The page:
Symptoms of a Bad Brake Light Switch

Pressing the brake pedal causes your vehicle to decelerate or stay in a stopped position. And while you’re holding your foot on the brake, the brake lights are illuminated. The connection between the brake lights and pressing the pedal is the brake light switch.

Typically mounted in the vicinity of the firewall behind the brake pedal lever in the driver’s footwell or near the pivot point under the dash, it’s a simple switch with an on and off position. The brake light switch, also called a stoplight switch, can fail from constant use while you’re driving, and it can affect more than just whether your brake lights come on. The part for most vehicles ranges between $10 and $70, but some can be more than twice that amount for unique designs.

What contributes to a brake light switch failure, and how do you know when it’s bad? Here are common brake light switch symptoms, how to check the switch, and what you need to do to replace it.

What Causes a Bad Brake Light Switch?

A bad brake light switch is typically caused by wear or damage to the switch itself, the wiring or connectors leading to the switch or the brake pedal mechanism that activates the switch. Over time, the switch can become worn or damaged due to regular use and exposure to moisture and dirt in the footwell. Imagine how many times you press the brake pedal for every mile you travel in stop-and-go traffic, and what that means for times the brake light switch operates.

Additionally, if the brake pedal is not adjusted properly, it can cause stress on the brake light switch, leading to premature wear. In some cases, electrical issues or problems with the brake light circuit can also cause issues with the brake light switch, such as a blown fuse or a faulty relay.

Symptoms of a Bad Brake Light Switch

If you have a bad brake light switch, symptoms can vary depending on your vehicle. However, two of the most prevalent and common are that the brake lights stay on all the time if the switch fails in the closed position, or the brake lights won’t illuminate at all when the pedal is pressed, indicating a failure in the open position.

These symptoms aren’t exhaustive, though. Other potential concerns can include:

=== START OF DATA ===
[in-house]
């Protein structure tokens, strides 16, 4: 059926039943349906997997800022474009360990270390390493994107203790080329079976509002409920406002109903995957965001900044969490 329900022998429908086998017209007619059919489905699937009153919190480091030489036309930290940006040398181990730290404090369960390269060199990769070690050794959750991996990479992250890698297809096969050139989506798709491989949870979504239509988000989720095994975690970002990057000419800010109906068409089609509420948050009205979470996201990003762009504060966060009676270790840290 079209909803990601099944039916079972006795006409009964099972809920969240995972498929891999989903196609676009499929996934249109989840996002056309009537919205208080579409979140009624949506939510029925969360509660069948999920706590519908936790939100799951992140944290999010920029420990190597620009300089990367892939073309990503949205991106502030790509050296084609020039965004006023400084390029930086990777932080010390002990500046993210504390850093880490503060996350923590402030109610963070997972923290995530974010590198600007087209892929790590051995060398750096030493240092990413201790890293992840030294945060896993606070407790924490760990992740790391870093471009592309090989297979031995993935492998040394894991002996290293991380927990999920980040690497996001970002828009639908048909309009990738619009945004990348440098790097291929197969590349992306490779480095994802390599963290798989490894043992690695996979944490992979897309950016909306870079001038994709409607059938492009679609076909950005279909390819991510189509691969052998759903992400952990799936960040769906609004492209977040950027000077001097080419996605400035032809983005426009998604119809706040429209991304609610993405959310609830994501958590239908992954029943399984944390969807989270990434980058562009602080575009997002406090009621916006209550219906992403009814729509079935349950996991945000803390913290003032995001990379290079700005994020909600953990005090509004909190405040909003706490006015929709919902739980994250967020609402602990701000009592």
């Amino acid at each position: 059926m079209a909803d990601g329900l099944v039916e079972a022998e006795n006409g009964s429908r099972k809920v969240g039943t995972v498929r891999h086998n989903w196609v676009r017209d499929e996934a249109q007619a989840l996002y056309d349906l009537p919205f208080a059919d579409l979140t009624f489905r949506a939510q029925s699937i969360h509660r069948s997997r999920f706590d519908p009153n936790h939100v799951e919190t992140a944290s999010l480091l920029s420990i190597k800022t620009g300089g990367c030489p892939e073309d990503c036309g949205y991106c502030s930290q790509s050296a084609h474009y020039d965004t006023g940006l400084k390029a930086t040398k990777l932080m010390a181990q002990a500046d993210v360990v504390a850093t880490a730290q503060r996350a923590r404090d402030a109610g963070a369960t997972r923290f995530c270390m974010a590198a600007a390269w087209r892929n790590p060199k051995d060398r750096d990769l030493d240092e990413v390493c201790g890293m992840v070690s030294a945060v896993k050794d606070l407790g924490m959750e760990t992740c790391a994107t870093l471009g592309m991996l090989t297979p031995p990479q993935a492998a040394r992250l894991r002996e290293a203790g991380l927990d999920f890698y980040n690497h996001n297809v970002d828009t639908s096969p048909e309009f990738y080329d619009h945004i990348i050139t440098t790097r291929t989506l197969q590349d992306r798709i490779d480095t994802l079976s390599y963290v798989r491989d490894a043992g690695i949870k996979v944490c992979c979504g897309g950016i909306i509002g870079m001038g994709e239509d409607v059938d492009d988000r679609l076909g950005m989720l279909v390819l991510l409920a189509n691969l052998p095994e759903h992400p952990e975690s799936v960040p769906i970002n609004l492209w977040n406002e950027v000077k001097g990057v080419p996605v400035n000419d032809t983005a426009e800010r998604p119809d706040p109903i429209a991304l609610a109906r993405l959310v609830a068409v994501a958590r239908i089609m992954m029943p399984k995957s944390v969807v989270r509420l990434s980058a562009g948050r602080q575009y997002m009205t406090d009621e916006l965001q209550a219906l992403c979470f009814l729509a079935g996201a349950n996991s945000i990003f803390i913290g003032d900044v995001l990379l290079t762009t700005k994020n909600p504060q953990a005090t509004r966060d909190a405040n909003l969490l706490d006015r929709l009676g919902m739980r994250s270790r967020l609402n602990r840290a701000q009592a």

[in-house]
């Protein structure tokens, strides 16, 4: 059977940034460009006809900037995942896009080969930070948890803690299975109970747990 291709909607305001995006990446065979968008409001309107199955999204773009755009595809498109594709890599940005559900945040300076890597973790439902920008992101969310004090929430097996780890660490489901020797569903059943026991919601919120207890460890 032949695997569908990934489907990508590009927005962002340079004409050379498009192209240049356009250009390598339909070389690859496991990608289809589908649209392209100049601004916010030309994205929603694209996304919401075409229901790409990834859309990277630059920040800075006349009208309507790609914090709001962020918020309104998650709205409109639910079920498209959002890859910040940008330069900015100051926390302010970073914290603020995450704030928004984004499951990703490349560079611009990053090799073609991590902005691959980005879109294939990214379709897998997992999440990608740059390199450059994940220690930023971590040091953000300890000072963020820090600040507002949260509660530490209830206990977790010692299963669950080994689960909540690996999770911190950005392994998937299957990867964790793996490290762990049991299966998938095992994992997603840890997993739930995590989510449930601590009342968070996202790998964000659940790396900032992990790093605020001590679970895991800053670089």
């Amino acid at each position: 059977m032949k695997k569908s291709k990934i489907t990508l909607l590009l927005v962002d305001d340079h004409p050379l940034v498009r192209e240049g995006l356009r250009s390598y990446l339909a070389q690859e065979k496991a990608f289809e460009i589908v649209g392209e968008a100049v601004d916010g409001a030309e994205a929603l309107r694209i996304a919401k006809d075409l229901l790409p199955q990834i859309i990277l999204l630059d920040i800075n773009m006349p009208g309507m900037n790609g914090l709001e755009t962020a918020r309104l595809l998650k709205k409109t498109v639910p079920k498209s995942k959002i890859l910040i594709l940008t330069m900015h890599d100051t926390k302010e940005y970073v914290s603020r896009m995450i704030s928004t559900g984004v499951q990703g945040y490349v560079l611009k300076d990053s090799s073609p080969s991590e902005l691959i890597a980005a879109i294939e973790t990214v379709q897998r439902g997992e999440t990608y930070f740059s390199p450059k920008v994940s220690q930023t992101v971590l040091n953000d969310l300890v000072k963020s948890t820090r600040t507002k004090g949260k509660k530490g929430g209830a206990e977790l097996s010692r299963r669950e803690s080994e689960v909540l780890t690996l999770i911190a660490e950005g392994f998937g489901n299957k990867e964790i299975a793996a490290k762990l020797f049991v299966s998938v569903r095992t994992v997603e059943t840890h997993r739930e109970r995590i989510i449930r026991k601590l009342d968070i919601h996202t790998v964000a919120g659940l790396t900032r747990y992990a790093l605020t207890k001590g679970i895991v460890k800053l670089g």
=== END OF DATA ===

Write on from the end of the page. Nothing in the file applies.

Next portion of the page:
• The cruise control won’t set or it cancels unexpectedly
  • Brake lights flickering or activating intermittently
  • The shift interlock won’t disengage, and you can’t move the gearshift lever normally or it might be stuck in park
  • An ABS light illuminated

Some redundant switches – a secondary switch that’s either integrated or altogether separate – can confuse you with the symptoms. For example, you might not be able to set your cruise control but the brake lights illuminate normally.

How to Diagnose a Bad Brake Light Switch

If you suspect that you have a bad brake light switch, here are a few diagnostic steps you can take:

  • Watch the brake lights. Normally, the simplest way to check whether or not your brake light switch is working is to observe the brake lights when you apply the brakes. If the brake lights don’t come on or work intermittently, there’s a good chance the brake light switch is faulty.
  • Check the fuse. A blown brake light fuse can also cause the brake lights to fail, so check the fuse box to make sure the fuse hasn’t blown.
  • Remove the brake light switch. You can remove the switch and check for signs of damage or wear. Look for any cracks, melted plastic, or frayed wires. It’s also a good idea to clean the switch with a wire brush and reconnect it to see if that fixes the problem.
  • Use a multimeter.  If you have a multimeter, you can use it to test the continuity of the brake light switch. First, disconnect the switch and set the multimeter to the continuity setting. Then, touch the leads of the multimeter to the two terminals on the switch. Press the switch. If there’s continuity when it’s pressed and it stops when the switch is released, the switch is working properly.
  • Test the power supply. You can also use a test light to check whether the brake light switch is getting power or not. With the ignition on and the brake pedal pressed, connect the test light to the negative terminal on the battery and then touch the other end to one of the wires on the brake light switch. If the test light doesn’t light up, there’s a problem with the power supply to the brake light switch.

If any of these tests indicate a problem with the brake light switch, it will need to be replaced. It’s important to consult your service manual or a professional mechanic if you’re unsure of how to replace the brake light switch on your specific vehicle or if any issues arise during the replacement process.

At an AutoZone near you, find your new brake light switch and any tools you need to diagnose and replace it. If you decide that it’s too big a job to tackle on your own, let AutoZone help you find qualified professional mechanics through our Shop Referral Program. 

FAQ/People Also Ask

What are the symptoms of a bad brake pedal position sensor?

Commonly, your brake lights won’t activate or they will stick on all the time. Your cruise control might not function, and it’s possible you could have trouble moving the gearshift lever.

How do I know if my brake light switch is bad?

It’s relatively simple to test the brake light switch. Check for continuity with a multimeter or a circuit tester light.

Can the brake light switch affect shifting?

Yes, it can. Since vehicles with an automatic transmission need to ‘see’ that the brake pedal is pushed to shift out of park or from drive to reverse or back into park, a faulty brake light switch can prevent your car from shifting properly.

How do you test a brake light switch?

An easy method is to check for power with a test light at the switch, then test for power when the switch is pressed and the circuit is closed.

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